As 'king tide' floods Delray Beach vice mayor calling for proactive changes

As 'king tide' floods Delray Beach vice mayor calling for proactive changes

DELRAY BEACH, Fla. - Flood prone areas are being hit hardest by the king tide. The annual tidal event has some streets in the historic marina district of Delray Beach underwater.

One city leader is pushing for solutions sooner rather than later.

Dave Frohman sees it twice a day this time of year: The street covered in water, the seawall no match for the king tide in the Intracoastal Waterway.

"At about 8:30 this morning, the water started to come up," Frohman says.

His house faces the Intracoastal. He's learned to expect water creeping past the sandbags outside.

"Water's gotta go somewhere, it'll go to the lowest point as fast as it can get there," he points out.

Frohman says the flooding caused by the king tide gets worse each year.

A king tide is the highest tide of the year. It occurs during a full moon. It is predictable, but can vary in strength depending on wind, water temperature and other factors.

Frohman would love to see changes on Marine Way to better protect his house, but he isn't optimistic.

"Something will get done. When? I have no idea. In my lifetime? I hope so," he says.

Vice Mayor Shelly Petrolia says now is the time to act.

"Doing nothing is not an option, that's the truth. We have to do something, we have to have address this, silence is not a solution," she says.

Petrolia has sent emails to city commissioners and staff members, even writing a letter to the editor in the Sun Sentinel, urging local and state leaders to be proactive.

She suggests banning developers from building underground parking garages. The city allowed Atlantic Crossing, a project currently in development, to have a below ground parking lot.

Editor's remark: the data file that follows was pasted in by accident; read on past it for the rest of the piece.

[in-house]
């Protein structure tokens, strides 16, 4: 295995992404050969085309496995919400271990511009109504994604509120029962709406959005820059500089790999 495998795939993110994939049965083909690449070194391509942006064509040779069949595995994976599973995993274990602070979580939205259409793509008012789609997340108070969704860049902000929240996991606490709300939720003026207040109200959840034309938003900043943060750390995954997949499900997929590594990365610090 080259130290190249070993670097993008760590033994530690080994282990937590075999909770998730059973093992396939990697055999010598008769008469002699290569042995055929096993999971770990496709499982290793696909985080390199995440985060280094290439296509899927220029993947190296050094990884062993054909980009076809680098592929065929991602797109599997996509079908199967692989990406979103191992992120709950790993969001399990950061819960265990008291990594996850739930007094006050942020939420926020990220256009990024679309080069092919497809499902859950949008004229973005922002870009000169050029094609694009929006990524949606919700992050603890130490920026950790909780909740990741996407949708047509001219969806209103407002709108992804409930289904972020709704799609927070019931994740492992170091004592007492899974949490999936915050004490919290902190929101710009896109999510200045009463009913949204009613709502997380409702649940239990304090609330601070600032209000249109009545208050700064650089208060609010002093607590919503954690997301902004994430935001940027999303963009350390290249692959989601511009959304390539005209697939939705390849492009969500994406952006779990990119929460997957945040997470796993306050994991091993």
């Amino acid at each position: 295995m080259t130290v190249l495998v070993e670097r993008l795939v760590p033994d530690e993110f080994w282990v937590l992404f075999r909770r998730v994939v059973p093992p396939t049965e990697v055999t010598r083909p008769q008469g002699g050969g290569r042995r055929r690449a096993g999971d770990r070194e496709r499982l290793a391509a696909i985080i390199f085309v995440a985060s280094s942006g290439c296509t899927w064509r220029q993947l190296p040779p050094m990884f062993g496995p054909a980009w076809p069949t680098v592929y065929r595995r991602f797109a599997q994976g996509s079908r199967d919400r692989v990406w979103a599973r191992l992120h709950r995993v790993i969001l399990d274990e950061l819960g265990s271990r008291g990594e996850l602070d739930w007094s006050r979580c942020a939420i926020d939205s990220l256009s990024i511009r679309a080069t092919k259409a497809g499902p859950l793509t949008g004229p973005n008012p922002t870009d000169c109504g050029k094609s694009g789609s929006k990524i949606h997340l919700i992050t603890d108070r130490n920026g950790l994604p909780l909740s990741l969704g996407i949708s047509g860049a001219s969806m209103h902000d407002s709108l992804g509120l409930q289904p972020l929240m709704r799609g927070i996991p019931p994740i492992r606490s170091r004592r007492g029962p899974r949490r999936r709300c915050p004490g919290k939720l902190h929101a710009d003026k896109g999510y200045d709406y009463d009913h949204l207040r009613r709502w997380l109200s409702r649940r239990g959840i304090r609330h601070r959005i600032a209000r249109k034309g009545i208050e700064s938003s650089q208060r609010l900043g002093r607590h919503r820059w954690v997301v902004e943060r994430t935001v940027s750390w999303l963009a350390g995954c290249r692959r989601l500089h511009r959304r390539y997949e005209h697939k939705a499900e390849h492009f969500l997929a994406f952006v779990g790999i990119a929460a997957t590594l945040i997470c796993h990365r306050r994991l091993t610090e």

Petrolia also suggests changing the minimum height for new homes to be built, keeping them out of harm's way.

She'd also like the city to explore raising seawalls.

"There's the old adage, an ounce of prevention is worth a pound of cure," she points out, explaining making changes now could save the city money in the long run.

Frohman wonders if the ideas will work. He admits he's not moving, no matter what.

"Is it worth it to live here? yeah, it's worth it, if you're prepared," he answers his own question.

Delray Beach city staff members are keeping an eye on the floods caused by the king tide. Inspectors were out Tuesday looking for potholes and issues with seawalls and drains.

During a strong high tide in September, the public boat dock at Veterans Park was damaged and has been closed since.

Experts advise against driving your car through the brackish water which floods the roads.

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